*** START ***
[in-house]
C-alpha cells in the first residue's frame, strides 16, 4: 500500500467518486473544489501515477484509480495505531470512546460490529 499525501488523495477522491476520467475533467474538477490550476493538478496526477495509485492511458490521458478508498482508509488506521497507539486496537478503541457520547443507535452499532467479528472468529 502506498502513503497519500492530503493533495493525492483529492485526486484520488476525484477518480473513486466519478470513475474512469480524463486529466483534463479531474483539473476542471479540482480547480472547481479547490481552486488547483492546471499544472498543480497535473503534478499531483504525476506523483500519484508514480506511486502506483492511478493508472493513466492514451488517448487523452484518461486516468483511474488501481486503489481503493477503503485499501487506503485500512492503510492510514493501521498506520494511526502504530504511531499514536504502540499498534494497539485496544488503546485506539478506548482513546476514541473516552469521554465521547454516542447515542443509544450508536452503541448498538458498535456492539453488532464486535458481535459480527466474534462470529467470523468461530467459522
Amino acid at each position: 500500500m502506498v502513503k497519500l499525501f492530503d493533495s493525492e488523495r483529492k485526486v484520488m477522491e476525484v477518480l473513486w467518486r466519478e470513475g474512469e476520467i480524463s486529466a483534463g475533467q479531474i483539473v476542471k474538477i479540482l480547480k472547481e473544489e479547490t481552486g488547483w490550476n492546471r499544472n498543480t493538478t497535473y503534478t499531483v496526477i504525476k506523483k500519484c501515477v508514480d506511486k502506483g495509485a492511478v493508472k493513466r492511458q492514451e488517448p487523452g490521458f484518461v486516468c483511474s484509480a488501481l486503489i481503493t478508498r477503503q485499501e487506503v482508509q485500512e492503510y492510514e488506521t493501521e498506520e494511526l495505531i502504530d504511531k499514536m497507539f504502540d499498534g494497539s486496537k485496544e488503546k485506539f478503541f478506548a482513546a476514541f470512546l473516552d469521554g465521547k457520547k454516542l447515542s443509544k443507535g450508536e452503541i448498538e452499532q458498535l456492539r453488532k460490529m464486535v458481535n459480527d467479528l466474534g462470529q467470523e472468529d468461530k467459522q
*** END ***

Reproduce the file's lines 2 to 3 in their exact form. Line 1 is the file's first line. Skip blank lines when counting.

C-alpha cells in the first residue's frame, strides 16, 4: 500500500467518486473544489501515477484509480495505531470512546460490529 499525501488523495477522491476520467475533467474538477490550476493538478496526477495509485492511458490521458478508498482508509488506521497507539486496537478503541457520547443507535452499532467479528472468529 502506498502513503497519500492530503493533495493525492483529492485526486484520488476525484477518480473513486466519478470513475474512469480524463486529466483534463479531474483539473476542471479540482480547480472547481479547490481552486488547483492546471499544472498543480497535473503534478499531483504525476506523483500519484508514480506511486502506483492511478493508472493513466492514451488517448487523452484518461486516468483511474488501481486503489481503493477503503485499501487506503485500512492503510492510514493501521498506520494511526502504530504511531499514536504502540499498534494497539485496544488503546485506539478506548482513546476514541473516552469521554465521547454516542447515542443509544450508536452503541448498538458498535456492539453488532464486535458481535459480527466474534462470529467470523468461530467459522
Amino acid at each position: 500500500m502506498v502513503k497519500l499525501f492530503d493533495s493525492e488523495r483529492k485526486v484520488m477522491e476525484v477518480l473513486w467518486r466519478e470513475g474512469e476520467i480524463s486529466a483534463g475533467q479531474i483539473v476542471k474538477i479540482l480547480k472547481e473544489e479547490t481552486g488547483w490550476n492546471r499544472n498543480t493538478t497535473y503534478t499531483v496526477i504525476k506523483k500519484c501515477v508514480d506511486k502506483g495509485a492511478v493508472k493513466r492511458q492514451e488517448p487523452g490521458f484518461v486516468c483511474s484509480a488501481l486503489i481503493t478508498r477503503q485499501e487506503v482508509q485500512e492503510y492510514e488506521t493501521e498506520e494511526l495505531i502504530d504511531k499514536m497507539f504502540d499498534g494497539s486496537k485496544e488503546k485506539f478503541f478506548a482513546a476514541f470512546l473516552d469521554g465521547k457520547k454516542l447515542s443509544k443507535g450508536e452503541i448498538e452499532q458498535l456492539r453488532k460490529m464486535v458481535n459480527d467479528l466474534g462470529q467470523e472468529d468461530k467459522q